Riddle me this: How can a day be both interminably long and too short in which to accomplish anything?
I woke up several mornings ago feeling fragile and restless. This happens. Sometimes I can shake the feeling off, but other times it clings like tar. This particular morning, it clung.
Children really respond to the unspoken, unseen things inside their parents. I’ve noticed that when I am up, Seabass is often up with me, and when I’m down, he is like a yawning black hole in our home, sucking every last bit of patience and energy I have.
So what happens when I wake up low and can’t recover? Mayhem, scuffles, despair. Seabass is about to turn three, and apparently three really is the magic number because he has become magically insane. We tiptoe around the house knowing that anything could set him off onto a crying jag or, worse, a full bloom tantrum.
He has developed sensitivity into an art, and an unpredictable one at that. I was washing dishes the other night and a wine glass slipped out of my hand to crack in the sink. Seabass nearly lost his mind. Sweet Chuck dropped her baby spoon on the floor yesterday and he was beside himself. The worst I’ve ever seen, though, was when he released a birthday party balloon and it drifted into the sky. His jaw appeared to unhinge from the rest of his face, he was so upset. My first response was, “Come on, kid! That’s what balloons do!” But I forget that he doesn’t know about helium. He doesn’t see that the very thing which keeps his balloon upright is that which can also take it far, far away.
So on this fragile morning, I just couldn’t handle the shenanigans, the whining, the irrational Seabass-ness of it all. And he knew it. He was poking at my wounds and provoking me to the point of exhaustion. And it was something like 9:45 AM.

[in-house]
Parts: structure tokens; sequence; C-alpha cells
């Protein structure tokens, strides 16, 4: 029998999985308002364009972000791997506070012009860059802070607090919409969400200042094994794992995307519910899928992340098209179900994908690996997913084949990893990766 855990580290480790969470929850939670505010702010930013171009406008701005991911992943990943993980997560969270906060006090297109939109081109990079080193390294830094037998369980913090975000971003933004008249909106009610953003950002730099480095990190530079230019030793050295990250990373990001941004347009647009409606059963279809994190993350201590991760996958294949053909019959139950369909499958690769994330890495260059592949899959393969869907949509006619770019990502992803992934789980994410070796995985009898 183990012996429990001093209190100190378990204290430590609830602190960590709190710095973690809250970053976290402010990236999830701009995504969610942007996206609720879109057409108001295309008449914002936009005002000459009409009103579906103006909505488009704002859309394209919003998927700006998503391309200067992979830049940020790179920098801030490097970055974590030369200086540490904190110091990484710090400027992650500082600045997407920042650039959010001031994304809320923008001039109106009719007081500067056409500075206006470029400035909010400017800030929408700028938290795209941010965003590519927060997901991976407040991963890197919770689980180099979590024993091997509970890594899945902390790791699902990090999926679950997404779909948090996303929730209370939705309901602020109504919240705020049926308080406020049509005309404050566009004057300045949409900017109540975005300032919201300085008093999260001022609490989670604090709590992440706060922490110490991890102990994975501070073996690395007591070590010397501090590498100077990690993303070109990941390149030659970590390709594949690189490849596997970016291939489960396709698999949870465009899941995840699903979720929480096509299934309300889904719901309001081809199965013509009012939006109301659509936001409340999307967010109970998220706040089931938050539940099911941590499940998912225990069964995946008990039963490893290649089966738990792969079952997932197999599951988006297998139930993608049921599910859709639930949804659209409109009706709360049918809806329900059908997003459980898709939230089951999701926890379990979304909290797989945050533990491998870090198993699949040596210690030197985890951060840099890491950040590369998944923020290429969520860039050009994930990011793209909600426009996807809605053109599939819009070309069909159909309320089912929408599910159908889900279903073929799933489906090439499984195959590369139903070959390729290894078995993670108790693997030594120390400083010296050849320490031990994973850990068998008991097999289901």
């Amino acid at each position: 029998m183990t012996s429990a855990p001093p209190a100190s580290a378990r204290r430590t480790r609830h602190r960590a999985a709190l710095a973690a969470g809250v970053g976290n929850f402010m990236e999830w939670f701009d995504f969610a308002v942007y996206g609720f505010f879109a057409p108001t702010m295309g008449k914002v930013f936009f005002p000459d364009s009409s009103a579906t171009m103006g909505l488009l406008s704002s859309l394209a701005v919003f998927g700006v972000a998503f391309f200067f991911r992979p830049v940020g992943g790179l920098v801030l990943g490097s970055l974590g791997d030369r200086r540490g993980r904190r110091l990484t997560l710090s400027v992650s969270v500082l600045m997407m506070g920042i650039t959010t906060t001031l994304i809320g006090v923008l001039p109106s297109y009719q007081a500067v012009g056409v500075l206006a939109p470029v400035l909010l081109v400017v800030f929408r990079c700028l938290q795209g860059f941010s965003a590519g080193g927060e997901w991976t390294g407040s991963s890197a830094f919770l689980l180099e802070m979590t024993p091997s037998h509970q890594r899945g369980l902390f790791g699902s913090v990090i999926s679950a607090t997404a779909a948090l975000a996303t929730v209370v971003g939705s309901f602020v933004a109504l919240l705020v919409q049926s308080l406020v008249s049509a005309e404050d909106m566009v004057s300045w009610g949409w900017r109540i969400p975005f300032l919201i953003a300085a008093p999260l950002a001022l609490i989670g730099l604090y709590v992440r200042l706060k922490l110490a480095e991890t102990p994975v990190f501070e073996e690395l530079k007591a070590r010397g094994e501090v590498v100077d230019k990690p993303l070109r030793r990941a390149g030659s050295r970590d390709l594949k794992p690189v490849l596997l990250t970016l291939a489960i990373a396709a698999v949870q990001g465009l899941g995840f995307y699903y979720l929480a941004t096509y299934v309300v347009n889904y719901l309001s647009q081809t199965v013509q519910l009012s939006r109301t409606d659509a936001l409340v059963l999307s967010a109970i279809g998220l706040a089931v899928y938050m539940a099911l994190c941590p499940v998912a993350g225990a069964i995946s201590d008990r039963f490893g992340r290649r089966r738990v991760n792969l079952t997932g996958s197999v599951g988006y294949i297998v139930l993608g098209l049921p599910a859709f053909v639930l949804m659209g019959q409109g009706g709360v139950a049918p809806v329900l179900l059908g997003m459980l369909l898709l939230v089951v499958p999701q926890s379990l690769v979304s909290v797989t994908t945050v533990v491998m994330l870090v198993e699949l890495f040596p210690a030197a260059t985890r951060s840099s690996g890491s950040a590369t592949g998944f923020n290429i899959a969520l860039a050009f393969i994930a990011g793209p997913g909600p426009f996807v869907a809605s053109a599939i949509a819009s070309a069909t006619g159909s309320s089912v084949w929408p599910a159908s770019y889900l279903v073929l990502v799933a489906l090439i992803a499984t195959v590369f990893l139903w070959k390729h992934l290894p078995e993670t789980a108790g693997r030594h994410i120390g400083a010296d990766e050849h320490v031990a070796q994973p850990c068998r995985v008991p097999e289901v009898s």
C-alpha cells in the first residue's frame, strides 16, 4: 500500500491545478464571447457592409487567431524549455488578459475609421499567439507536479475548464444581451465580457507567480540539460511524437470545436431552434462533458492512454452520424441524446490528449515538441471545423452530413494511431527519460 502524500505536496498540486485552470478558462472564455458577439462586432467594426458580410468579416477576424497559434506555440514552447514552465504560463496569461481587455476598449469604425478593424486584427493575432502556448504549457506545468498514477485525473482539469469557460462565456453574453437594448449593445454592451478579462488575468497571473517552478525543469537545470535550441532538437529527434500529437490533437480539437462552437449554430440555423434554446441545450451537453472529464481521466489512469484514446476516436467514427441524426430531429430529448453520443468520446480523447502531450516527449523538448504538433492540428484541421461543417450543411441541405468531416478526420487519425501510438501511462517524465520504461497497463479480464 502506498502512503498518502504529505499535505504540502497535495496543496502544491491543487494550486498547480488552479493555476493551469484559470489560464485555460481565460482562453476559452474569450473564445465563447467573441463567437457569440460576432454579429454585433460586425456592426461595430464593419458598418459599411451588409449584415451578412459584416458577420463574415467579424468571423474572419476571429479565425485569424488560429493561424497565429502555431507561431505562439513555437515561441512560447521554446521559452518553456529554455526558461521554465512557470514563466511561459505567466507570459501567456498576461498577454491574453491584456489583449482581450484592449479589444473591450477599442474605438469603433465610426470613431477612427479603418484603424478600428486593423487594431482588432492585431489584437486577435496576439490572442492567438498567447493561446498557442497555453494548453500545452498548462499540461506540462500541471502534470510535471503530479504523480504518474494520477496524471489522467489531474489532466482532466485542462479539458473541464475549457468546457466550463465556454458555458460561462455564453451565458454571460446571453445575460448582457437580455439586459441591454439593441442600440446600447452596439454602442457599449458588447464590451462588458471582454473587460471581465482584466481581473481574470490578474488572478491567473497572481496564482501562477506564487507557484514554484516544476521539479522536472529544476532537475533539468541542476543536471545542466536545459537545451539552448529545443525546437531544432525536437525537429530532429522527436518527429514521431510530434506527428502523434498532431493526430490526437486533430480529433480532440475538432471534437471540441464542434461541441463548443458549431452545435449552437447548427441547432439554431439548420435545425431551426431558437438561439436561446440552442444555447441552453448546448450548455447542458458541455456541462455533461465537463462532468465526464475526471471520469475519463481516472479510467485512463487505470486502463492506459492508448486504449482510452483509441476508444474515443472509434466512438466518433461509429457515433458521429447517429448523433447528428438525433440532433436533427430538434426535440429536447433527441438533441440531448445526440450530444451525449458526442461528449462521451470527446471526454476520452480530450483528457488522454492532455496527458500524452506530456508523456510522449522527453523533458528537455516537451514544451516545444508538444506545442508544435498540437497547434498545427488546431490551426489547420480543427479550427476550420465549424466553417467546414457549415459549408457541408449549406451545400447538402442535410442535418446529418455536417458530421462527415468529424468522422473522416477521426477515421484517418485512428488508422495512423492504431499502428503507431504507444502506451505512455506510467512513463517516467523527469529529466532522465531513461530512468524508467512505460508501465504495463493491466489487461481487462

I threw together a little snack for us to share on the front stoop while Sweet Chuck napped. My feet were cold and I needed to warm up in the spring sunshine. We sat there, chomping away at almonds for a while, before I found myself with my head in my hands, feeling hopeless.
“Are you sad, mama?”
“Yes, sweetie, I am.”
“Are you having a good day?”
“No, I’m not.”
“Because it’s just a bad day,” I said, sighing. “Is it a good day for you?”
“Oh?” I asked, a little surprised, given the screaming tantrum I had just witnessed not three minutes before. “Why is it a good day for you?”
“Because the birds are flying, and there are helicopters and airplanes.”
Now look. I don’t usually get off on the “Kids Say The Darnedest Things!” entertainment sub-genre, but this was incredible. Perhaps it was his nonchalance. Or maybe how quickly his answer came. Whatever the case, Seabass surprised me, and lightened my load, even for just a moment. He was right: the birds were flying, and there were helicopters and airplanes. Not within view at the time, of course, but there were helicopters and airplanes somewhere in the world, and that was pretty great. I hugged his precious neck and kissed his apple cheeks and tried to memorize the pleasure of just being his mama.